If I am brave, why am I so scared? Am I scared because this is the biggest decision I’ve yet to make? Am I scared of my own potential? Or am I more scared of loss? Both I think.

I am terrified. Something is changing, and I do not know where it will lead me or what I will do in the aftermath. I do not know who I will become, and I do not know what I will lose along the way in getting there. Do I want a life of extremity? Or do I want a life of satisfying comfort?

I do not know yet. And I am trying to be gentle with myself in the process. I idealize extremity – why be average when I could be remarkable? Why settle when I could have it all? Perfectionism is fuel and also, shackles. Perfectionism is a train on a track, not a car on an open road with freedom to swerve and turn.

Anxiety wants me to be a train. My soul wants me to be a car.

Thank you, reader, for getting this far. My brain is energized and lost. So, so very lost. Do you have advice? Any/all is welcome.

Another Mary Oliver reflection to close:

“I want to be improbable, beautiful, and afraid of nothing, as though I had wings.”

 

Letting Go of Singularity: How to Redefine Our Thinking About Passion

Year is 2010. We are sitting in our high school auditorium. My friend Valerie, a brilliant violinist, sits on stage and plays the opening notes of a familiar wordless melody. Her seamless playing of every note draws a hush over the students. The violin’s melody serenades us, enveloping us in the crescendo of each note before it fades away. Moved, my heart swells. It whispers, This playing is perfect. Valerie is a master.

Valerie continues to play. Soon, though, another thought creeps in it:

What is the thing I want to perfect? 

Valerie stops. The song is over. As my concentration breaks, a disheartened thought enters, one that will linger for years:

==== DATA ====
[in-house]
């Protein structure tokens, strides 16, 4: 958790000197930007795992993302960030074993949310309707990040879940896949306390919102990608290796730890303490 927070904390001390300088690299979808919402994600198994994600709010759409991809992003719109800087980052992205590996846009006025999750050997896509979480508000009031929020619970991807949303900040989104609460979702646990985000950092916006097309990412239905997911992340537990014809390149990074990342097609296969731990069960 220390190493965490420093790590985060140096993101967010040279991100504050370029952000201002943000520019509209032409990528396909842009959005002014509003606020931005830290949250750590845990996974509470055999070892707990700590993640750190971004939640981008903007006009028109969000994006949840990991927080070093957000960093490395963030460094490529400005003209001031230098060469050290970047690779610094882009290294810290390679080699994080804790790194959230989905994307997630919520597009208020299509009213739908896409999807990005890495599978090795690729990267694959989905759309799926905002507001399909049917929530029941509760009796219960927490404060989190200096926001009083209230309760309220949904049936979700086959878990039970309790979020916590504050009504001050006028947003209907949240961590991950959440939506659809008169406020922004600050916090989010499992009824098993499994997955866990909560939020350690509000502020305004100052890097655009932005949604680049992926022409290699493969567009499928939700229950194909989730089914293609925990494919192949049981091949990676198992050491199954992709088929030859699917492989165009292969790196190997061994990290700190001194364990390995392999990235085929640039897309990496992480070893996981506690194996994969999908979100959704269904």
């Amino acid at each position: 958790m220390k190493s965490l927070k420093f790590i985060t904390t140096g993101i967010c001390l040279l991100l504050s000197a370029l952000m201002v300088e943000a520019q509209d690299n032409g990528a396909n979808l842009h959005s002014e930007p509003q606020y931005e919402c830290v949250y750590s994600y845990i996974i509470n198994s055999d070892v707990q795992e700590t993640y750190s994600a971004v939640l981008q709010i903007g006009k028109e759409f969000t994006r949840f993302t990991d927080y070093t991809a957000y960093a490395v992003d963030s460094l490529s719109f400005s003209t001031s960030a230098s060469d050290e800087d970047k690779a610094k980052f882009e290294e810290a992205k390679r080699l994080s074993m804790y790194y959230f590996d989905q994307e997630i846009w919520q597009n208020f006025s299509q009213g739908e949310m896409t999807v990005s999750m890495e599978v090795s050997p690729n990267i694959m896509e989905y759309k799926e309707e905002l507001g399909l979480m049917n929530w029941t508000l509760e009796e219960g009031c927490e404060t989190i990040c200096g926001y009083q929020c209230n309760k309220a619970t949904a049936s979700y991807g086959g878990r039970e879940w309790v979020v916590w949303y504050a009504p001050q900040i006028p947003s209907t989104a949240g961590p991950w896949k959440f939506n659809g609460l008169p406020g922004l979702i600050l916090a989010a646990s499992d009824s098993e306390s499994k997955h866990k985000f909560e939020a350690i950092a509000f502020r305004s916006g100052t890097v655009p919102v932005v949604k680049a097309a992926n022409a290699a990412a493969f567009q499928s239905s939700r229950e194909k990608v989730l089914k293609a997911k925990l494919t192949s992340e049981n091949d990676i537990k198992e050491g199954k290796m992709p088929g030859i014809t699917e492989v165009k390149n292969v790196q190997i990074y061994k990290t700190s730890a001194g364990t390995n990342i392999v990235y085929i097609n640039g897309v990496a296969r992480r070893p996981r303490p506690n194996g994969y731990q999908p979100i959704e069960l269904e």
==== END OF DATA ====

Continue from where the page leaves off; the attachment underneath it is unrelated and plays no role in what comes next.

What should I dedicate my life to? …and what if I choose wrong?

We think of career as if we have one shot. With so many options of what to be, of what to study, of what passions to dedicate time to, of jobs to work, how do we choose?

I find myself without a plan. I find myself spinning in the unknowingness constantly, do I move left or right? Up or down? Backwards or forwards? Through the constant questioning, I find myself standing in the same spot, day after day after day, and not due to lack of effort. I am trying. I am trying so, so hard.

Anxiety is historically uncharacteristic for me. Loneliness is too. As is Immobility. Frozenness. Quietness. Erraticism. Dullness. Trepidation. Reservation. All of them. But now, they govern me. My bright and life-loving former self ceded to a fear-based, risk-averse, stagnant, confused, timid version of me. It might not appear like it outside. It’s happening increasingly on the inside, like an unwanted dictator settling into the cushion on her new throne. I am governed by Fear.

I know it. And I hate it. My shoulders have never been so tensed for so long. My eyebrows are furled, and at the end of each day, I have a tremendous ache along my brow line. It aches as if I have spent the entire day exercising them, through really, they have just been squeezed in tension for hours.

This fear of making a wrong move has caused a temporary, nauseating paralysis in my life. I am too scared to take a new job, to move to a new city, to pursue a Masters Degree, to pick up a new hobby, to do anything new, because I am petrified that I will pick the wrong thing.